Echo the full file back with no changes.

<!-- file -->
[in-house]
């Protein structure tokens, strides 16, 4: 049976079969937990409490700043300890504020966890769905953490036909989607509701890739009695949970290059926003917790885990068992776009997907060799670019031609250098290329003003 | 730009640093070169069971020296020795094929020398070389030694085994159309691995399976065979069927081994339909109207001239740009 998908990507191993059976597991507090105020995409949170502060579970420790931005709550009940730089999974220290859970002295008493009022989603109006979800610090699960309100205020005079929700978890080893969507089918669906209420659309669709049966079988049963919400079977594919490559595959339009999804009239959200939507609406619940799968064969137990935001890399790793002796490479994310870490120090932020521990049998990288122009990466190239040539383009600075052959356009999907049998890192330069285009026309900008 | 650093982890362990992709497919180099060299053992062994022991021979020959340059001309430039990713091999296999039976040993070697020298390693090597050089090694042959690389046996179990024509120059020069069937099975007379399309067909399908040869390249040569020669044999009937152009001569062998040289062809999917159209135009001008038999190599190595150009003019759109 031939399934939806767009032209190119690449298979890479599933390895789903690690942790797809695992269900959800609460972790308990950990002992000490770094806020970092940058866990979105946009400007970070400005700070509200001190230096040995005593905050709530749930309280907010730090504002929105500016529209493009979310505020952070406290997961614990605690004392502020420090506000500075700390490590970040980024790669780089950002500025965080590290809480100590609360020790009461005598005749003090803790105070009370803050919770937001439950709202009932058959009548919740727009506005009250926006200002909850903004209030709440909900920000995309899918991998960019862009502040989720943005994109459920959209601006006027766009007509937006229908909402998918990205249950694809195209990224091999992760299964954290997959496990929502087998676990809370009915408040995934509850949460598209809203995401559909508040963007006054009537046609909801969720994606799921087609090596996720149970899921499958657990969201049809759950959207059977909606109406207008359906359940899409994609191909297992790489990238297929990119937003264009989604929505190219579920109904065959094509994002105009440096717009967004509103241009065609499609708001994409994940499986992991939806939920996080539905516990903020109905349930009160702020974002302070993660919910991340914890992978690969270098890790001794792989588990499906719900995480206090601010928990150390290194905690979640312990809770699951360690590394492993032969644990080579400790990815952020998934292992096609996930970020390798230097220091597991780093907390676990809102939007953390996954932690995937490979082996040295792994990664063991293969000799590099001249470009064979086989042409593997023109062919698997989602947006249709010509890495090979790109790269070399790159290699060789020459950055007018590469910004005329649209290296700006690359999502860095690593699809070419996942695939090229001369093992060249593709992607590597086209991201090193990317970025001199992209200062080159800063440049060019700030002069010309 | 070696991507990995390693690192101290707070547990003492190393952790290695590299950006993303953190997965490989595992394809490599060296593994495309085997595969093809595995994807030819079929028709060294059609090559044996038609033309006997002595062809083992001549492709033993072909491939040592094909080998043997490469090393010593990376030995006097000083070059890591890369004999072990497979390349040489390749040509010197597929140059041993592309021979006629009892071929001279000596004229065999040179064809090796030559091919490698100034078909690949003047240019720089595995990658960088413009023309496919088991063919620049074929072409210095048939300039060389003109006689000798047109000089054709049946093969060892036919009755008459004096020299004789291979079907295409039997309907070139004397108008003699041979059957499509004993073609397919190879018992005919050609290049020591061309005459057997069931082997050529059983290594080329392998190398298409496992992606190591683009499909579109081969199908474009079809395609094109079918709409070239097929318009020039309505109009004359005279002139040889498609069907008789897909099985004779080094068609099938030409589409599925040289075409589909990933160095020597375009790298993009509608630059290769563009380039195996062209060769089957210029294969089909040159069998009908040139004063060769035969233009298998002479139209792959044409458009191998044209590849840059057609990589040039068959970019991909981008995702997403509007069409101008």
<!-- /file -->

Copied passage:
[in-house]
């Protein structure tokens, strides 16, 4: 049976079969937990409490700043300890504020966890769905953490036909989607509701890739009695949970290059926003917790885990068992776009997907060799670019031609250098290329003003 | 730009640093070169069971020296020795094929020398070389030694085994159309691995399976065979069927081994339909109207001239740009 998908990507191993059976597991507090105020995409949170502060579970420790931005709550009940730089999974220290859970002295008493009022989603109006979800610090699960309100205020005079929700978890080893969507089918669906209420659309669709049966079988049963919400079977594919490559595959339009999804009239959200939507609406619940799968064969137990935001890399790793002796490479994310870490120090932020521990049998990288122009990466190239040539383009600075052959356009999907049998890192330069285009026309900008 | 650093982890362990992709497919180099060299053992062994022991021979020959340059001309430039990713091999296999039976040993070697020298390693090597050089090694042959690389046996179990024509120059020069069937099975007379399309067909399908040869390249040569020669044999009937152009001569062998040289062809999917159209135009001008038999190599190595150009003019759109 031939399934939806767009032209190119690449298979890479599933390895789903690690942790797809695992269900959800609460972790308990950990002992000490770094806020970092940058866990979105946009400007970070400005700070509200001190230096040995005593905050709530749930309280907010730090504002929105500016529209493009979310505020952070406290997961614990605690004392502020420090506000500075700390490590970040980024790669780089950002500025965080590290809480100590609360020790009461005598005749003090803790105070009370803050919770937001439950709202009932058959009548919740727009506005009250926006200002909850903004209030709440909900920000995309899918991998960019862009502040989720943005994109459920959209601006006027766009007509937006229908909402998918990205249950694809195209990224091999992760299964954290997959496990929502087998676990809370009915408040995934509850949460598209809203995401559909508040963007006054009537046609909801969720994606799921087609090596996720149970899921499958657990969201049809759950959207059977909606109406207008359906359940899409994609191909297992790489990238297929990119937003264009989604929505190219579920109904065959094509994002105009440096717009967004509103241009065609499609708001994409994940499986992991939806939920996080539905516990903020109905349930009160702020974002302070993660919910991340914890992978690969270098890790001794792989588990499906719900995480206090601010928990150390290194905690979640312990809770699951360690590394492993032969644990080579400790990815952020998934292992096609996930970020390798230097220091597991780093907390676990809102939007953390996954932690995937490979082996040295792994990664063991293969000799590099001249470009064979086989042409593997023109062919698997989602947006249709010509890495090979790109790269070399790159290699060789020459950055007018590469910004005329649209290296700006690359999502860095690593699809070419996942695939090229001369093992060249593709992607590597086209991201090193990317970025001199992209200062080159800063440049060019700030002069010309 | 070696991507990995390693690192101290707070547990003492190393952790290695590299950006993303953190997965490989595992394809490599060296593994495309085997595969093809595995994807030819079929028709060294059609090559044996038609033309006997002595062809083992001549492709033993072909491939040592094909080998043997490469090393010593990376030995006097000083070059890591890369004999072990497979390349040489390749040509010197597929140059041993592309021979006629009892071929001279000596004229065999040179064809090796030559091919490698100034078909690949003047240019720089595995990658960088413009023309496919088991063919620049074929072409210095048939300039060389003109006689000798047109000089054709049946093969060892036919009755008459004096020299004789291979079907295409039997309907070139004397108008003699041979059957499509004993073609397919190879018992005919050609290049020591061309005459057997069931082997050529059983290594080329392998190398298409496992992606190591683009499909579109081969199908474009079809395609094109079918709409070239097929318009020039309505109009004359005279002139040889498609069907008789897909099985004779080094068609099938030409589409599925040289075409589909990933160095020597375009790298993009509608630059290769563009380039195996062209060769089957210029294969089909040159069998009908040139004063060769035969233009298998002479139209792959044409458009191998044209590849840059057609990589040039068959970019991909981008995702997403509007069409101008």